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Amanda Wihby looks forward to seeing presidential hopefuls swing through New Hampshire every four years. In fact, her diner relies on it.
“We plan on it financially, and to put ourselves on the map,” said Wihby, co-owner of the Red Arrow Diner chain, whose downtown Manchester location has seen plenty a politician pop in over the years.
But with New Hampshire’s coveted first-in-the-nation status potentially in peril as Democratic leaders eye changes to the party’s 2024 presidential primary calendar, Wihby is worried. “It hits close to home. It’s something that I absolutely never would want to see happen,” Wihby told the Herald. “It’s not just our business that would feel it. It would be the whole state.”
Granite Staters again playing defense amid primary calendar jockeying are voicing concerns that any diminished stature could hurt local businesses that serve as campaign stops, while others wonder what potentially fewer candidate visits could mean for a region that relies on New Hampshire for unfettered access to presidential hopefuls.
“The retail politics that occurs here allows many people, not just in New Hampshire but people across New England, very close access to these candidates,” Democratic activist and former state legislator Mindi Messmer said. “It’s an important process.”
While some believe candidates will stump through the swing state regardless, University of New Hampshire political science professor Dante Scala said “the more states share that first spot, the less I think we see the candidates.”
The early war over the 2024 presidential primary calendar is already being waged on multiple fronts.
The Nevada Assembly’s speaker, a Democrat, filed a bill in February that would try to supplant both New Hampshire and first-in-the-nation-caucus Iowa on the nominating calendar.
Democratic Party leaders’ private discussions about shifting more diverse states such as Nevada and South Carolina up in the primary process are spilling into the open.
The widely reported calls for change that could dethrone New Hampshire and Iowa are being propped up by heavyweights U.S. Rep. Jim Clyburn of South Carolina and former Senate Majority Leader Harry Reid of Nevada. Both have ties to President Biden, who nearly flamed out in predominantly white Iowa and New Hampshire before resurging in Nevada and winning South Carolina.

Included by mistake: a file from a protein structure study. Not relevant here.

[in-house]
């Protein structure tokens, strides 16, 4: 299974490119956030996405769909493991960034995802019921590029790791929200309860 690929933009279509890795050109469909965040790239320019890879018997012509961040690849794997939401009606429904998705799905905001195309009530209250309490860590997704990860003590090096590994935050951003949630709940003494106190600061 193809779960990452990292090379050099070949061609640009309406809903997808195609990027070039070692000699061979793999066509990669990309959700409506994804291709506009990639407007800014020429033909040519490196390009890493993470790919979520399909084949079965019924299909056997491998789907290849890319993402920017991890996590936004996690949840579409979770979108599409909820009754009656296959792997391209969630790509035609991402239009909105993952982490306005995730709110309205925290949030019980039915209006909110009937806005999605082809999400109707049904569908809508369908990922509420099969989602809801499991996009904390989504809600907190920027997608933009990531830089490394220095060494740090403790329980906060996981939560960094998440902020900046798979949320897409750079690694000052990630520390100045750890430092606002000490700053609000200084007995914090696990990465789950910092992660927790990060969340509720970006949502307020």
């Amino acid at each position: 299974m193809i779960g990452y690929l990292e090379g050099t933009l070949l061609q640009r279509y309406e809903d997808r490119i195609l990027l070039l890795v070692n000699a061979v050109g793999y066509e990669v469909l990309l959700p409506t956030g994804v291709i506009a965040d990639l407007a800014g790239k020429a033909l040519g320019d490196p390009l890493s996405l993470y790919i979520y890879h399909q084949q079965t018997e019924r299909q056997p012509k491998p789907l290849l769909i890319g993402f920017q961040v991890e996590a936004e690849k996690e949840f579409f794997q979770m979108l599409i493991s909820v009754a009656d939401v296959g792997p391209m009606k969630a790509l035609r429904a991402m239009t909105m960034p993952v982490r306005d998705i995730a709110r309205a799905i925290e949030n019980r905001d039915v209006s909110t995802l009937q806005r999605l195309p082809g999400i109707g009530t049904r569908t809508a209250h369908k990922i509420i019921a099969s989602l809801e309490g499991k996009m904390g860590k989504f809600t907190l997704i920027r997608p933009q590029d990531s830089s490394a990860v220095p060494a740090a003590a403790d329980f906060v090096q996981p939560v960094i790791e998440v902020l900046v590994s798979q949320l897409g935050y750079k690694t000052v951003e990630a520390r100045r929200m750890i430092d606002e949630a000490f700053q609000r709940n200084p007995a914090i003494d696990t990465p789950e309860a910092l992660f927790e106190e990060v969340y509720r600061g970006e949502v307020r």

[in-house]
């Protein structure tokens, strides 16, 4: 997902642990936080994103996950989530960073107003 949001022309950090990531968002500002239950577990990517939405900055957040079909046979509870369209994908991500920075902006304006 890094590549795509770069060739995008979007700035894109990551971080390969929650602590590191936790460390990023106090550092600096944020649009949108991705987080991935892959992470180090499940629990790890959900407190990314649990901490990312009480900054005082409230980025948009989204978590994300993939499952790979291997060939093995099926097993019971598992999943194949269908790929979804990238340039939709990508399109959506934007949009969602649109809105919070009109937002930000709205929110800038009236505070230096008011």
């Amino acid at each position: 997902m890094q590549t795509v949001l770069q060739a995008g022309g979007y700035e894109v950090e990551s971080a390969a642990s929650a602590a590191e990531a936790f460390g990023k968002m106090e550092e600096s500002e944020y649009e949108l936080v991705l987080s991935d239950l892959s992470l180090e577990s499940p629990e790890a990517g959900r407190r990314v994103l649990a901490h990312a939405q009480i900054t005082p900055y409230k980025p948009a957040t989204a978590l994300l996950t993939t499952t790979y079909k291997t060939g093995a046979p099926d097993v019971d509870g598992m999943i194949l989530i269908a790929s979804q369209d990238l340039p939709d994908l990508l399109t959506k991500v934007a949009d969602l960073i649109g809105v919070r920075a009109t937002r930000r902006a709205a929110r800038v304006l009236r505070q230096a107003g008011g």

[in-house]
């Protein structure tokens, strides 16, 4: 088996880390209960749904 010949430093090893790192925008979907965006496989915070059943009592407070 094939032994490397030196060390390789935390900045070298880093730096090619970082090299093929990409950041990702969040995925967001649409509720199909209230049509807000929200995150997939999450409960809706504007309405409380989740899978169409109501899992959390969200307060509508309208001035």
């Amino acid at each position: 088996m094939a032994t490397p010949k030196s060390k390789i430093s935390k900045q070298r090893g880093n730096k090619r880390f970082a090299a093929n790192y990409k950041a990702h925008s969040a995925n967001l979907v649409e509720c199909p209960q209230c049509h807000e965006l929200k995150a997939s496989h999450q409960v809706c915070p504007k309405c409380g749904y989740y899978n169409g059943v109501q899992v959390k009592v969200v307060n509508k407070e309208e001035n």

But New Hampshire Democratic Party Chairman Ray Buckley said in a statement that the Granite State can and will “successfully defend why we should stay first in the nation.”
Granite State pols are also waging war over H.R. 1, the comprehensive elections bill House Democrats passed in early March with support from New Hampshire’s two representatives, but that Republicans and the state’s top election official, a Democrat, believe would imperil their prized presidential primary.
“There is a full-on, front-door assault by the Democratic Party to take away the New Hampshire primary,” said Steve Stepanek, chairman of the New Hampshire Republican Party, which on Sunday will launch a three-day television ad blitz to “defend the first-in-the-nation primary.”
New Hampshire law mandates its secretary of state set the presidential primary seven days or more before another state’s “similar election,” either during an election year or the year before it. The law explicitly states its purpose is “to protect the tradition of the New Hampshire first-in-the-nation presidential primary.”
Still, Democratic leaders across New England are keeping a close eye on the national calendar discussions.
“I’ve heard a lot of talk about this at the DNC, to move more primaries up to the beginning so it’s a real representation of what the nation looks like geographically, racially, ethnically,” said Tim Jerman, a DNC national committeeman from Vermont.
“New Hampshire should be in that group, and not be demoted away. I’d be fine if Iowa was in that group, too, but not as one alone and then next week another,” Jerman said.
Massachusetts Democratic Party Chairman Gus Bickford said “the early primaries need to be more representative” even if that makes it “less convenient” for Bay Staters to meet the candidates.
“From a regional perspective, I would love to have the New Hampshire primary stay and have more representation by adding in other states,” Bickford said. “Bigger picture, it needs to be fixed.”